- You really shouldn't have any problems finding a Surfer, and every fight is easily beatable no matter which starter you pick. I've beaten Platinum 5 times now, using each starter (Torterra and Infernape twice) and I've had very little problem. I also make sure I never use the same pokemon twice in a run through (except Torterra and Infernape on their second runs), and I've still been fire. For Candice, any Fire, Fighting, or Steel pokemon is great. I've used Magmortar, Heracross, Magnezone, Flareon, and Lucario, and you can even make due just with a pokemon with Flamethrower (the TM is really easy to get). As for Surfers, I've used Gastrodon, Dewgong, Floatzel, and Tentacruel (though Tentacruel got very little use, he was really only good for setting up Toxic Spikes for me). And you don't exactly have to level grind for the Elite Four, I've beaten them with Pokemon in the medium 40s and low 50s. You just have to get a good spread of types (the first time I reach them, I can almost always beat the first two, and I just keep fighting them for experience until my guys get good enough to beat the last two and the champion).
- You want to become the champion? Think about the other champions: what do Blue/Lance/Steven/Wallace/Cynthia get to do with their day? They sit around waiting for you to come and fight them. No-one else even bothers with the gyms except your rival, and (s)he tends to give up before challenging the league, so essentially you would get abosolutely nothing out of being the champion. That's why you don't get to hang around - because you're the only person who ever challenges the champion. Pokemon isn't about sitting around waiting, it's about exploring and catching a hell of a lot of Pokemon. If that's not what you want, don't play the game. Simple.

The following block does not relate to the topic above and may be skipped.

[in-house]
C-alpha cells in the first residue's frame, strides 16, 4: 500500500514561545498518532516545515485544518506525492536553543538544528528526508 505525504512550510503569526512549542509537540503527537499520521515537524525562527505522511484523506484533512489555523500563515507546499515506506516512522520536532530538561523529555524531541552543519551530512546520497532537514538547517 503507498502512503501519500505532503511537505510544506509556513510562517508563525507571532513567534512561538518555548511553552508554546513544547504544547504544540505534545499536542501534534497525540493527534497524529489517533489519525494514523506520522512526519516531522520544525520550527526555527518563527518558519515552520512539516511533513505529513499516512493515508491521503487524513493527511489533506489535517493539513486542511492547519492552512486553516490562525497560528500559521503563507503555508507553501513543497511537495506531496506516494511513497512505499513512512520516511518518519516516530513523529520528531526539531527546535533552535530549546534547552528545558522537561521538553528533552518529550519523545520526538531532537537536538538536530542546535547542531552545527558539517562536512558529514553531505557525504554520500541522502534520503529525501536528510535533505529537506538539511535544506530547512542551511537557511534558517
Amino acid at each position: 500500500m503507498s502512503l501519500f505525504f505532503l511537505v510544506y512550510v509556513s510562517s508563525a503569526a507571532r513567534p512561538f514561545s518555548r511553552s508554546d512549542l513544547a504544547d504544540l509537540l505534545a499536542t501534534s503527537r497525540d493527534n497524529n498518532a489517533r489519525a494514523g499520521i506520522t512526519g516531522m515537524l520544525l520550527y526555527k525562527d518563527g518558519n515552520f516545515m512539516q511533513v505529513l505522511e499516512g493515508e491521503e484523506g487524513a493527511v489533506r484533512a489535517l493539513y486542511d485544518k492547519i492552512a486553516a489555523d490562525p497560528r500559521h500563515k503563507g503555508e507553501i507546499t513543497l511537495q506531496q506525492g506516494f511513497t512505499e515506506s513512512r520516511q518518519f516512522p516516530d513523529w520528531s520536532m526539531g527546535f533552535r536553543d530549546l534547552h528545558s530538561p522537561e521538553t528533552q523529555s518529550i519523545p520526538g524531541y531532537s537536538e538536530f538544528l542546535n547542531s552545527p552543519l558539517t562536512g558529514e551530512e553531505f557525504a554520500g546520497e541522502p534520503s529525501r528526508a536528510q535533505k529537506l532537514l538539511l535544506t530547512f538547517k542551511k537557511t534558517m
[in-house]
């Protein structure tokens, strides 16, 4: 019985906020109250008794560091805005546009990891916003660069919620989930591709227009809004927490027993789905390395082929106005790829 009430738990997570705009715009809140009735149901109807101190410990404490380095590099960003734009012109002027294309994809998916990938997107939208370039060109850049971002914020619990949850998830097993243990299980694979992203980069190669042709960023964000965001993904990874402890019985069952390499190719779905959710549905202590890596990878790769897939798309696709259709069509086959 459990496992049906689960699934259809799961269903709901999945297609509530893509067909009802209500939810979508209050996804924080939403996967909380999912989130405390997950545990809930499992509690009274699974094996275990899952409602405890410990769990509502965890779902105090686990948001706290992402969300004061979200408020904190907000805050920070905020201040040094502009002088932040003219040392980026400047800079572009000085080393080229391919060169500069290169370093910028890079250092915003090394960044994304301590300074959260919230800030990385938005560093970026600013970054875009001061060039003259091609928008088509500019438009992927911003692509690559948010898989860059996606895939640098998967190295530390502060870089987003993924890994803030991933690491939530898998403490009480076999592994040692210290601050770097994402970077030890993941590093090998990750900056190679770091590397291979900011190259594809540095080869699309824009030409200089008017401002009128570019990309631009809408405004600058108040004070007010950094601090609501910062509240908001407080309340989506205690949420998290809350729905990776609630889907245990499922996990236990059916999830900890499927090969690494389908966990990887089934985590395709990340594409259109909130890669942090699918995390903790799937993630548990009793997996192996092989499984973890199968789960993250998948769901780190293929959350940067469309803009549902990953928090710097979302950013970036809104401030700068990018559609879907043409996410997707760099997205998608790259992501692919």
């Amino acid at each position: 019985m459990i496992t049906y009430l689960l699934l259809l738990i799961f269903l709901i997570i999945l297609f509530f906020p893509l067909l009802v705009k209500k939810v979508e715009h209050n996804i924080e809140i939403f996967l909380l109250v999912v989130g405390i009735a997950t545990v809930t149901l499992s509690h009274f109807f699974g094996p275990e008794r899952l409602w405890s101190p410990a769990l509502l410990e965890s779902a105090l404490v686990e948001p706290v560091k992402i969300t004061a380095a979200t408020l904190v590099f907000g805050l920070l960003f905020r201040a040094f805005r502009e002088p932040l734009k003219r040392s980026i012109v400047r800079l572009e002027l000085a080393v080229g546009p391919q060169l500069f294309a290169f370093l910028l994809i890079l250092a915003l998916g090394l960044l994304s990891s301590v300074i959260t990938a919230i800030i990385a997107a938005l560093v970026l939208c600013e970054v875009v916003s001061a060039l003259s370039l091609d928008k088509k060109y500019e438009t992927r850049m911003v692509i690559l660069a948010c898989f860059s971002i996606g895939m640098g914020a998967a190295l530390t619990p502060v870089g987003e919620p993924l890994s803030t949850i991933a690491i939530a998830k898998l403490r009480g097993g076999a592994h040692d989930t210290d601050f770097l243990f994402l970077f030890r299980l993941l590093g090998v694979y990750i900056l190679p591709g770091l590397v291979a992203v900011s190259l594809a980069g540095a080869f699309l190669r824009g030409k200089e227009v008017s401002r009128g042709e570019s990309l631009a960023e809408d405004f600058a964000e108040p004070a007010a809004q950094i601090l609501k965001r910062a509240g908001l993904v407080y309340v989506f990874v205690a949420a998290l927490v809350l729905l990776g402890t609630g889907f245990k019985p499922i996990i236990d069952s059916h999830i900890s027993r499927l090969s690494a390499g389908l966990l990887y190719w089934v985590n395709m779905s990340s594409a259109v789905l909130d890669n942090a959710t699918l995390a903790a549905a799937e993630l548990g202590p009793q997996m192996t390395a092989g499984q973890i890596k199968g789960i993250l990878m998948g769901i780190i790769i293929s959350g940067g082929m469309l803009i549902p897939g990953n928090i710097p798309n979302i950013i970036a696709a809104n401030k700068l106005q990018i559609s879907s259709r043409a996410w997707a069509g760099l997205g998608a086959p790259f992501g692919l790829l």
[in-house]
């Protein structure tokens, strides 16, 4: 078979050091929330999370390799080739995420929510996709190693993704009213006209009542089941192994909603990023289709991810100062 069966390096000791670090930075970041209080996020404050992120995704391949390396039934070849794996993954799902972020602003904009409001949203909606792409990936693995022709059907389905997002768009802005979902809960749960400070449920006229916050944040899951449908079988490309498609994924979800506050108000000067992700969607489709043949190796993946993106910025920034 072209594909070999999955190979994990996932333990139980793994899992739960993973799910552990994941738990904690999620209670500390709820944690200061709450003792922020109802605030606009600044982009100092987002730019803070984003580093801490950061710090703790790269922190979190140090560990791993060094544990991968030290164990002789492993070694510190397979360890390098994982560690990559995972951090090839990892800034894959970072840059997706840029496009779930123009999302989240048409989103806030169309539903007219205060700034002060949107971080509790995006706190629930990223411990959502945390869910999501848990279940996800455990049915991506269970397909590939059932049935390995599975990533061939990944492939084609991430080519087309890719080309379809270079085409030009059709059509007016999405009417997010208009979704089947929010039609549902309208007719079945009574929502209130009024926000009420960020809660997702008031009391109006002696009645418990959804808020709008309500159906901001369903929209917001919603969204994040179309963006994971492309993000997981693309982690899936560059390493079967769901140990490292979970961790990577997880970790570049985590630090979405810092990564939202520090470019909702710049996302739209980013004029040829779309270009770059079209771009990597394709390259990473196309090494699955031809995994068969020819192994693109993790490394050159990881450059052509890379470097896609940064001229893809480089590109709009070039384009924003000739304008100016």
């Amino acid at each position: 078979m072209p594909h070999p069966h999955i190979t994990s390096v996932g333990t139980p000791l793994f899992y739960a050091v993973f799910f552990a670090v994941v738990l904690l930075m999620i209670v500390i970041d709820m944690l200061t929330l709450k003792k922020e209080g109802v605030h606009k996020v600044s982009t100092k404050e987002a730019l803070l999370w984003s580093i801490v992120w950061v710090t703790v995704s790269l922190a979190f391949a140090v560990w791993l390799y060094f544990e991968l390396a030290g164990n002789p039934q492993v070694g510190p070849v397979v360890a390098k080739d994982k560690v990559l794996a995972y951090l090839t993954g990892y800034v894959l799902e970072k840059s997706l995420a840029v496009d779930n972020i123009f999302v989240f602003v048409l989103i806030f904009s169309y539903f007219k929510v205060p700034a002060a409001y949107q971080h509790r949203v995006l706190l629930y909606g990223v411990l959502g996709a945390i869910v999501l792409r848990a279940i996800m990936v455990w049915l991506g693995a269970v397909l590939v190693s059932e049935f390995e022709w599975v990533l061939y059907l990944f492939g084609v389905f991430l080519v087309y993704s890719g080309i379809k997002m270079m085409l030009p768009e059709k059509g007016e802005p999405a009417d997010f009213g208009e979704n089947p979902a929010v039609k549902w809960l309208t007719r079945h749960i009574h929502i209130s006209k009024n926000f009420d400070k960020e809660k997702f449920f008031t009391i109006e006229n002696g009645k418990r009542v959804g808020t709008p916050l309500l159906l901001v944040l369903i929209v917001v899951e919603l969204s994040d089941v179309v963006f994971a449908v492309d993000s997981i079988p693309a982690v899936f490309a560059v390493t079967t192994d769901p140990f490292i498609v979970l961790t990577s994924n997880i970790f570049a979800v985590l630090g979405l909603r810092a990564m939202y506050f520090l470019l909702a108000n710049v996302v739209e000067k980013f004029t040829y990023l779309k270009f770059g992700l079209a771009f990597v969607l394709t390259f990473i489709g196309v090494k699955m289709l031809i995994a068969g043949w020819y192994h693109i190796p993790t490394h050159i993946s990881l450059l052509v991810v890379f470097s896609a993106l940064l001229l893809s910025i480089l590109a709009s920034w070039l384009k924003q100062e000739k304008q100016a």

- I strongly suspect that this falls into the same Gameplay and Story Segregation trap as Mega Man and the question of why its Robot Masters are considered such a threat to the populace when all they do is wait behind a sliding door for Mega Man to fight them. Champions get a bit more interesting in other media, doing things such as to get involved in the main story's conflict (wait, don't Lance and Cynthia already do that?), study unusual archaeological discoveries, sponsor large-scale contests, and the like. The games just aren't the best place for characterization.
- I just thought it was that the Championship was what you had been working towards since the beginning of the game. Sure you saved the world, but why wouldn't you keep working toward your goal afterwards? It's kinda like police or soldiers: saving lives one day, paperwork the next. Shit happens. Life goes on.
- Is Nintendo ever going to release the Azure Flute? Seriously, it's been two years.
- Probably not. You'll have to make do with trading or hacking.
- I don't even particularly want an Arceus. It just bothers me that Game Freak created a unique item and location for the express purpose of being able to catch a particular Legendary Pokemon via event and then Nintendo never held that event. If they weren't going to do it, then why even bother making them event-only?
- Well, they did release Arceus as an event a while back.
- That's exactly my point. Rather than release the Azure Flute and allow player legitimate access to the Hall of Origin, they released an Arceus that required no actual work to obtain. Why not just release the Flute in the first place?